When the family is strengthened, that is, parents understand their children with a good sexual communication with their children, teenage pregnancy can be prevented. In addition, if a pregnant teen dares to tell or consult with his or her parents who in turn act as a source of great support in finding the right solution with their children, the problem of teenage pregnancy will be solved in a better way. It can be seen that the parents are importance for preventing and solving the teenage pregnancy problem.
This article is based on our larger participatory action research which was conducted in the rural area of Songkhla Province, Thailand. A qualitative approach is adopted. Knowing how parents perceive the pregnancy of their teenage children enables health personnel, especially nurses to provide care and advice to these parents so that they can provide care and prevention of pregnancy in their teenage children. The purpose of this study was to explore and describe the perspectives of the parents who have had experience regarding child with teenage pregnancy.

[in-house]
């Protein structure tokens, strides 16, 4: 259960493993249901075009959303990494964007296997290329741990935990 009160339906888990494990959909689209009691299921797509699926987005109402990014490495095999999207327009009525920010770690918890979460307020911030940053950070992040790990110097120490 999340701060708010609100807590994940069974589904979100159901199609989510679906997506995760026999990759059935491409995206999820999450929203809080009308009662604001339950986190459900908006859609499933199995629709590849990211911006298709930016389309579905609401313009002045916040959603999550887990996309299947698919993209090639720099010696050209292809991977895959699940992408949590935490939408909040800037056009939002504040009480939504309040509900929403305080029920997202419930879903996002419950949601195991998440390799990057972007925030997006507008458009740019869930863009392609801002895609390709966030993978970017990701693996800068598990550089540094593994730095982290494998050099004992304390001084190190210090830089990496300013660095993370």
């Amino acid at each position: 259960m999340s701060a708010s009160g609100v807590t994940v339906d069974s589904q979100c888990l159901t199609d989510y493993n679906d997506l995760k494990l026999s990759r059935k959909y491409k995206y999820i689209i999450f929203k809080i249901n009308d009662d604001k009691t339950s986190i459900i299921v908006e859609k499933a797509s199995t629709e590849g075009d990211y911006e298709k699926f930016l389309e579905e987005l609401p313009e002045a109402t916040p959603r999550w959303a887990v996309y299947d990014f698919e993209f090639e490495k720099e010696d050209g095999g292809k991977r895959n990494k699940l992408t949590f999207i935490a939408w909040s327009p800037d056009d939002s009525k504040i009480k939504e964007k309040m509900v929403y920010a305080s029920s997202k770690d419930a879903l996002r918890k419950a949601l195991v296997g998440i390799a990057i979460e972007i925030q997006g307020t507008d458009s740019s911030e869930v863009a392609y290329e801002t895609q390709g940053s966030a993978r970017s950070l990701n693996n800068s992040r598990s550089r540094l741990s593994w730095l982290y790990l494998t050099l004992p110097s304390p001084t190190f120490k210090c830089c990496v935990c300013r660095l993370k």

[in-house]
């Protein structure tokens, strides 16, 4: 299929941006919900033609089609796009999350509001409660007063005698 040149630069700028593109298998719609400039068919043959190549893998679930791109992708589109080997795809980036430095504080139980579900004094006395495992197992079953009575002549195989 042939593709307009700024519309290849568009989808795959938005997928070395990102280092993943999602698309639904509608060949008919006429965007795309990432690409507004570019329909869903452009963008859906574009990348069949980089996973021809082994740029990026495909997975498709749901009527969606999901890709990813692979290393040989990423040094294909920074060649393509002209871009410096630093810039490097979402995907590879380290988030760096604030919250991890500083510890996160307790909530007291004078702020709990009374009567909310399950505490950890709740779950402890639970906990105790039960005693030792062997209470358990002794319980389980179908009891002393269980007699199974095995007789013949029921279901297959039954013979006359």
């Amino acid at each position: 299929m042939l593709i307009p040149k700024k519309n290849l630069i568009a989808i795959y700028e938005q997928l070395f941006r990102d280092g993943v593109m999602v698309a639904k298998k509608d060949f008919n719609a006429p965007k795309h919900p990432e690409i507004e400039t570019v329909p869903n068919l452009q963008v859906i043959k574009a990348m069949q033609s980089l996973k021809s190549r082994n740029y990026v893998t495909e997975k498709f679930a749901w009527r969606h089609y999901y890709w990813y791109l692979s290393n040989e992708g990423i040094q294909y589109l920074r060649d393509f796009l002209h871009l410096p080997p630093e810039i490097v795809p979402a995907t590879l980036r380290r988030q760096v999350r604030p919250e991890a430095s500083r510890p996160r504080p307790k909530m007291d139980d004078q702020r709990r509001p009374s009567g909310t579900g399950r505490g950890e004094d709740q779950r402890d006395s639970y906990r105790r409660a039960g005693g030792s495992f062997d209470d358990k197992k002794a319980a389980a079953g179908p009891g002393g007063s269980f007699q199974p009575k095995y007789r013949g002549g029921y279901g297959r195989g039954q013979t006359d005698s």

The Eighteen participants consisted of ten mothers and eight fathers of women who experienced a teenage pregnancy. They were aged between 35-55 years (mean = 41.3, SD = 5.7), complete marriage status at 57.1 percent and single mother status at 42.9 percent, Buddhists at 71.4 percent and Islam at 28.6 percent, graduated a high school level 57.1 percent, employee career at 71.4 percent, and monthly income of 7000-20000 Baht or US$ 212-606 (mean = 11061.5, SD = 6889.1). In-depth individual interviews using open-ended questions were conducted. Data analysis was carried out through thematic analysis. Member checking was conducting to establish the rigor of the study.
The perception of the parents was differentiated into four themes: feeling and reaction, experiencing with child pregnancy, supporting for child pregnancy, and preventing of teenage pregnancy. The findings suggest that parents can play an important role in reducing their children’s risk for teenage pregnancy. In case of teenage pregnant women, parents are also the positive support by providing encouragement and resources during the period of role-transition. Parents should be encouraged to develop close relationships with their children; however, discussion of sexual issues should be pursued regardless of the perceived closeness of the relationship with teenaged children. Parental non-judgemental attitudes about sexual activity are importance. Therefore, nurses would do well to convey the importance of avoiding judgment with regard to their children’s sexual behaviors as well as offering practical non-judgemental strategies for communicating with one’s children.
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